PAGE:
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|All lone mothers(80) (million)||1.471|
|All in employment (Per cent.)||49.9|
|full-time (Per cent.)||22.7|
|part-time (Per cent.)||27.2|
(80) Includes those lone mothers whose economic status is not known, but percentages are based on totals which exclude this group.
Labour Force Survey Household datasets
|Calendar year||Number of deaths|
Health Statistics Quarterly 11, Report: Sudden infant deaths
8 Jan 2002 : Column: 804W
(82) Not yet available.
Cases1997: Office for National Statistics. 'Cancer statisticsregistrations, England', 199597. Series MBI no.28. London: The Stationery Office, 2001.
1998: 'Cancer: number of new cases, 1998; by sex and age' at http://www.statistics.gov.uk/statbase/Expodata/Spreadsheets/ D4505.xls.
DeathsMortality statistics: Cause, Series DH2 Nos. 24, 25, 26 and 27. Figures are for deaths where the underlying cause was coded to 174 using the International Classification of Diseases, 9th Revision.
Mr. Bercow: To ask the Chancellor of the Exchequer what the five year survival rates for (a) breast, (b) lung, (c) cervical, (d) colon, (e) stomach, (f) prostate and (g) bladder cancer are (i) nationally, (ii) in the Buckinghamshire health authority area and (iii) in the South East regional office area. 
Ruth Kelly: The information requested falls within the responsibility of the National Statistician. I have asked him to reply. Letter from John Kidgell to Mr. John Bercow, dated 8 January 2002: The National Statistician has been asked to reply to your recent question concerning what the five year survival rates for (a) breast, (b) lung, (c) cervical, (d) colon, (e) stomach, (f) prostate and
8 Jan 2002 : Column: 805W
(g) bladder cancer are (i) nationally, (ii) in the Buckinghamshire Health Authority area and (iii) in the South East Regional Office area. I am replying in his absence. (24852) At the national level, figures are routinely presented for men and women separately, while those at regional and local levels are given for persons only. The latest available information is given in this format in the table below.
Ruth Kelly: In April 2000 the Government introduced a number of measures to encourage greater charitable giving. The Getting Britain Giving package of measures included improvements to the gift aid and payroll giving schemes and a new income tax relief for giving shares to charities. The Government are supporting The Giving Campaign, led by the charitable sector, to promote the new reliefs and encourage a culture of giving.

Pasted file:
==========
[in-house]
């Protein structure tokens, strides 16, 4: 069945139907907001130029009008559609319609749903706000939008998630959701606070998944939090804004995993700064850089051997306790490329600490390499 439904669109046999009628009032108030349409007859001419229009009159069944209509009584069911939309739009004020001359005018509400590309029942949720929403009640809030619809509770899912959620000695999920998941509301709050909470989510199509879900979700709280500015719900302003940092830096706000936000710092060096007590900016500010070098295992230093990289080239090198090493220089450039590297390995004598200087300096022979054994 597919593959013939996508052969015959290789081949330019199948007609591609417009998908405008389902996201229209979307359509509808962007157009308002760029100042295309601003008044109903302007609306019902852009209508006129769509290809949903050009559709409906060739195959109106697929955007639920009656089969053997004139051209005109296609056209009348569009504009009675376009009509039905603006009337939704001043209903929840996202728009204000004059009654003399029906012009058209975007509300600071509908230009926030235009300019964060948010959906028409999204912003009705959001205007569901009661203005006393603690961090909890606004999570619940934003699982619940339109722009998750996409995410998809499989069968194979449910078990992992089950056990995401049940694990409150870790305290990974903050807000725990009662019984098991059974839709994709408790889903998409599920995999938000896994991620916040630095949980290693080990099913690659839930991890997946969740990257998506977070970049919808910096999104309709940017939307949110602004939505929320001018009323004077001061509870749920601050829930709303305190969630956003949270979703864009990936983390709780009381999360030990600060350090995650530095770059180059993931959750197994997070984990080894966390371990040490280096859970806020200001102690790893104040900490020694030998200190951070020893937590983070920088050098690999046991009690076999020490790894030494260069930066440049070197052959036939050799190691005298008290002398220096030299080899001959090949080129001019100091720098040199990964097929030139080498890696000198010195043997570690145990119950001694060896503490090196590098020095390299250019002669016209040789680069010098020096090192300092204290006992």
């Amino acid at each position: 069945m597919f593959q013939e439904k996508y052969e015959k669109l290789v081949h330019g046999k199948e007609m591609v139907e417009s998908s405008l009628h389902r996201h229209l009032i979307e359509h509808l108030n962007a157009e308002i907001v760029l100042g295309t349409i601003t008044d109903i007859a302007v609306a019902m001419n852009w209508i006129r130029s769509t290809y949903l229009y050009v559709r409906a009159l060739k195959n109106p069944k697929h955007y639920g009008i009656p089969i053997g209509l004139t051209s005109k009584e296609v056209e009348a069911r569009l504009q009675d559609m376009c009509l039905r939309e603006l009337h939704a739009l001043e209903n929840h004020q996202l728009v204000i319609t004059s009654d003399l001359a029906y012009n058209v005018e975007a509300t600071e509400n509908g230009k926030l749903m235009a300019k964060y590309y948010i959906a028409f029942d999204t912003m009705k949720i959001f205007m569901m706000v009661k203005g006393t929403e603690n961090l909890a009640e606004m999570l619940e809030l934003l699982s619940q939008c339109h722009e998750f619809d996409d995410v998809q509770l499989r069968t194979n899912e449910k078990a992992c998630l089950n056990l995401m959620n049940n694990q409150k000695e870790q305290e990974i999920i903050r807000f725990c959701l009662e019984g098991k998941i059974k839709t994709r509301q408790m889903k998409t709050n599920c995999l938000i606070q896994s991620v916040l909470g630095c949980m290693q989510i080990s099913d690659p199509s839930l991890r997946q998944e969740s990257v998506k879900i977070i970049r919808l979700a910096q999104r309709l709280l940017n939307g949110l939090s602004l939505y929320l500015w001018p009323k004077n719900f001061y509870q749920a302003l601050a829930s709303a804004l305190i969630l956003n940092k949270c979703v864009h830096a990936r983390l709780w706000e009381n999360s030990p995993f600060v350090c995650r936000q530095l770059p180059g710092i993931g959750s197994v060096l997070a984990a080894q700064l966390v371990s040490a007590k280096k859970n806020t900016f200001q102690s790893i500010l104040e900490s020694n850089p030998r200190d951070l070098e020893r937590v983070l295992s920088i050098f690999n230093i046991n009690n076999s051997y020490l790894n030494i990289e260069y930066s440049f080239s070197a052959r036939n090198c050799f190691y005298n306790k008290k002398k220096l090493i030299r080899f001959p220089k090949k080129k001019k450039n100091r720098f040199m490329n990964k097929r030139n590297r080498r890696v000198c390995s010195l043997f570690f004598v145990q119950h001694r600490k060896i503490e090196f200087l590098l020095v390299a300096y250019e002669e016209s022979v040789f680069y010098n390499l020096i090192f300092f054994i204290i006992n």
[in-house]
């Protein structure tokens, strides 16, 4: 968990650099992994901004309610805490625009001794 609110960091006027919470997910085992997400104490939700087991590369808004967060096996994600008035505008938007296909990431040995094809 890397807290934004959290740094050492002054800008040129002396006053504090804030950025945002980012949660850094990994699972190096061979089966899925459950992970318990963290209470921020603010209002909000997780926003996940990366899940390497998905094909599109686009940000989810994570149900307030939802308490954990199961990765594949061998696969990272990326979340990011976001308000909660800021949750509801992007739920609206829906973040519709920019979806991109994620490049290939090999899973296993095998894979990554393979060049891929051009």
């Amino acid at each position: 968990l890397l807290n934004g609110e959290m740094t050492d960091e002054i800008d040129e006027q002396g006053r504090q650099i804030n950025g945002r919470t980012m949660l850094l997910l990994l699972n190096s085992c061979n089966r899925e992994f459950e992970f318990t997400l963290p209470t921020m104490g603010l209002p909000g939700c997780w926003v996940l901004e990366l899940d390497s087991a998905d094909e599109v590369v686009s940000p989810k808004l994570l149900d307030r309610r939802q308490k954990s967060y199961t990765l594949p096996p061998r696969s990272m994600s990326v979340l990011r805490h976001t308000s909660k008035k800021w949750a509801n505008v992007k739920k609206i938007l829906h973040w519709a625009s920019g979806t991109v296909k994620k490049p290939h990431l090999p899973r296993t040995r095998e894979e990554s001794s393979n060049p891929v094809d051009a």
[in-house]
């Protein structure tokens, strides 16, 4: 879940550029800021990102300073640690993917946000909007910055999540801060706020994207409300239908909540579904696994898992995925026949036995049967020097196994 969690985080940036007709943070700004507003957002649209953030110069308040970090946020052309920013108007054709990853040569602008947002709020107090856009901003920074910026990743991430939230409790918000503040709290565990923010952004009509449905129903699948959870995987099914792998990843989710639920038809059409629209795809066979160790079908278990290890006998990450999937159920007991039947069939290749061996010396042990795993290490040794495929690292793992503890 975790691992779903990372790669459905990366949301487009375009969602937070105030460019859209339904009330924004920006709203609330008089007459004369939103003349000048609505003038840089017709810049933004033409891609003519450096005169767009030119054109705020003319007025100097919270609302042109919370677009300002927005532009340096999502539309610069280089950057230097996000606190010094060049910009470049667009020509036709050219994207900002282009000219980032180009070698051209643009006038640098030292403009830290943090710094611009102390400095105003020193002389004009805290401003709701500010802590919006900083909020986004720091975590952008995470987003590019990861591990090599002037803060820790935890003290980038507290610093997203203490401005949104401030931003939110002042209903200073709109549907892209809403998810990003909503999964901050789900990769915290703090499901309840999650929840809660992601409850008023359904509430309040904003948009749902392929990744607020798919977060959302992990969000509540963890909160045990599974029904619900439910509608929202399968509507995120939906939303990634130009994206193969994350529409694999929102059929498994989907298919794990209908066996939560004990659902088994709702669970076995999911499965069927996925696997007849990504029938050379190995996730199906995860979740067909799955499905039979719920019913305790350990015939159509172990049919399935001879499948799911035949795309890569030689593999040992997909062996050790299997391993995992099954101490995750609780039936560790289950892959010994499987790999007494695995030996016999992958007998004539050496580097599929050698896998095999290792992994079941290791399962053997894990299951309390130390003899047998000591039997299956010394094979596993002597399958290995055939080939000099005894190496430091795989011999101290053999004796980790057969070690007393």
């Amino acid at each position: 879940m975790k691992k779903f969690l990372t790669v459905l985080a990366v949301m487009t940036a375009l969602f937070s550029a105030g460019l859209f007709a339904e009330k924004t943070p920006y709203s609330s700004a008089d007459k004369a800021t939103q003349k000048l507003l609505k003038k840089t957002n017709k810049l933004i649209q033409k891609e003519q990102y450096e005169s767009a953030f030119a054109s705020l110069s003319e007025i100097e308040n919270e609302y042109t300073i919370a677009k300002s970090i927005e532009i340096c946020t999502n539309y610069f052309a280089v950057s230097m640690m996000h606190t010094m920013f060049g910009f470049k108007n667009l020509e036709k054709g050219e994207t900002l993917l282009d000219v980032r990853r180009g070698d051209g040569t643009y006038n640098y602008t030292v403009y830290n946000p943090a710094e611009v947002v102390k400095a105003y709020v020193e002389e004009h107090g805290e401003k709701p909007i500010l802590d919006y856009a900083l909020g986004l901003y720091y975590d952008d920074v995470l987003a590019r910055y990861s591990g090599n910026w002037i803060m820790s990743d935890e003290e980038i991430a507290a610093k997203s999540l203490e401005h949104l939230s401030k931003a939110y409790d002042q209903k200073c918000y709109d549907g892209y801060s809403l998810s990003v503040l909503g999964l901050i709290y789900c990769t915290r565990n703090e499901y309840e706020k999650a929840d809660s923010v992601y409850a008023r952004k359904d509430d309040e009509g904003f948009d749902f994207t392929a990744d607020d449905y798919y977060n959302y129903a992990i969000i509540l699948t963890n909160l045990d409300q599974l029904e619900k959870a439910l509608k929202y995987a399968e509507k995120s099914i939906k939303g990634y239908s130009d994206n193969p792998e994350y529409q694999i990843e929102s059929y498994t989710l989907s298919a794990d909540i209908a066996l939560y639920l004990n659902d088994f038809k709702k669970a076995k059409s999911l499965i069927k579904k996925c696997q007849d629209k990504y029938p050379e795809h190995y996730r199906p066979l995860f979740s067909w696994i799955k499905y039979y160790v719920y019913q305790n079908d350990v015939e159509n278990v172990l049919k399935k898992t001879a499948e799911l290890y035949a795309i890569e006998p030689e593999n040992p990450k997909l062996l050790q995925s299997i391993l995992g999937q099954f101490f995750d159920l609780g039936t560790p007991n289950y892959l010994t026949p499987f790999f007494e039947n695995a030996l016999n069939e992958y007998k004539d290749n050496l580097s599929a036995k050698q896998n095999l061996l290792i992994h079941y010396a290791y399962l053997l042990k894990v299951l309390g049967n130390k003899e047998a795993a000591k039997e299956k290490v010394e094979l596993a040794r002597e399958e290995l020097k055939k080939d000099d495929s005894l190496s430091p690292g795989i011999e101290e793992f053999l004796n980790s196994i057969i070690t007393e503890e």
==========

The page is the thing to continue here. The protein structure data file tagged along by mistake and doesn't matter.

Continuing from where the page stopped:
The Chancellor has also asked the Inland Revenue to consult charities on an innovation which would allow gift aid donations to be made, and relief claimed, when people complete their annual tax returns.
Mr. Hancock: To ask the Chancellor of the Exchequer how many people in the Portsmouth, South constituency (a) received and (b) were entitled to (i) WFTC, (ii) DPTC and (iii) child tax credit in (A) 200001 and (B) 200102. 
8 Jan 2002 : Column: 806W
Mr. Andrew Smith: The numbers in Portsmouth, South receiving the working families tax credit (WFTC) and the disabled person's tax credit (DPTC) at May 2001 and August 2001 are shown in "Working Families and Disabled Person's Tax Credit Statistics. Geographical analyses". The equivalent numbers for April 2000 to April 2001 (DPTC) and for May 2000 to February 2001 (WFTC) are shown in the respective Quarterly Enquiries, although these numbers for WFTC are estimates based on a 5 per cent. sample of awards and are therefore subject to sampling error. Copies of the Geographical analyses and the Quarterly Enquiries are in the Library.
It is estimated that around 5 million families will benefit from the children's tax credit for 200102. It is not known how many of these are in Portsmouth, South, although it is estimated that 675,000 are in the south-east (excluding London).
Dawn Primarolo: In the light of representations received in response to consultation, the Government have decided that the child care element of the working tax credit will be paid direct to the main carer, alongside payments of the child tax credit.
Mr. Willetts: To ask the Chancellor of the Exchequer how many WFTC recipients have (a) no income tax liability and (b) an income tax liability that is (i) lower and (ii) higher than the value of their WFTC entitlement. 
Mr. Andrew Smith: A family's income tax liability is defined only for a complete fiscal year, and is based on the incomes and other circumstances of the adult(s) in that year. Working families tax credit (WFTC) awards can start throughout the year, are for 26 weeks, and the value of an award depends on the net weekly income of the family and other circumstances of the family measured at the time of the application. This means that the income tax liability of a WFTC recipient family cannot normally be determined from the data reported on the application form.
Mr. Willetts: To ask the Chancellor of the Exchequer, pursuant to his answer of 18 October 2001, Official Report, column 1296W, how much each of the campaigns publicising the working families tax credit cost. 
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